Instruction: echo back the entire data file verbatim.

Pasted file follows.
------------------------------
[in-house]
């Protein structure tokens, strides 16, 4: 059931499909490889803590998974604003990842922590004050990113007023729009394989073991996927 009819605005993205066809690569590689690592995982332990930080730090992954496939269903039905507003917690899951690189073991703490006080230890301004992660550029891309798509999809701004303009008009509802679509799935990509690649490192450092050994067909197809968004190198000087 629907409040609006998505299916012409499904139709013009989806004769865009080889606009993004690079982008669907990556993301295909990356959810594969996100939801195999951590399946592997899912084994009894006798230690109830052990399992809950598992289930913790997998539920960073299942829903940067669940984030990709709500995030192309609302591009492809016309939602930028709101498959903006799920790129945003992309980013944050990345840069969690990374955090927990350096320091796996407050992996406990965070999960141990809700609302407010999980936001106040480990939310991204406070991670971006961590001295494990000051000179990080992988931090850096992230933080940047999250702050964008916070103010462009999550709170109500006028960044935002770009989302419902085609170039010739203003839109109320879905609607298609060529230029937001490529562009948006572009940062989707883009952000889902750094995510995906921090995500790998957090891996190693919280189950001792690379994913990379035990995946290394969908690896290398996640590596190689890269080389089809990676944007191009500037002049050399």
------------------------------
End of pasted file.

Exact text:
[in-house]
């Protein structure tokens, strides 16, 4: 059931499909490889803590998974604003990842922590004050990113007023729009394989073991996927 009819605005993205066809690569590689690592995982332990930080730090992954496939269903039905507003917690899951690189073991703490006080230890301004992660550029891309798509999809701004303009008009509802679509799935990509690649490192450092050994067909197809968004190198000087 629907409040609006998505299916012409499904139709013009989806004769865009080889606009993004690079982008669907990556993301295909990356959810594969996100939801195999951590399946592997899912084994009894006798230690109830052990399992809950598992289930913790997998539920960073299942829903940067669940984030990709709500995030192309609302591009492809016309939602930028709101498959903006799920790129945003992309980013944050990345840069969690990374955090927990350096320091796996407050992996406990965070999960141990809700609302407010999980936001106040480990939310991204406070991670971006961590001295494990000051000179990080992988931090850096992230933080940047999250702050964008916070103010462009999550709170109500006028960044935002770009989302419902085609170039010739203003839109109320879905609607298609060529230029937001490529562009948006572009940062989707883009952000889902750094995510995906921090995500790998957090891996190693919280189950001792690379994913990379035990995946290394969908690896290398996640590596190689890269080389089809990676944007191009500037002049050399």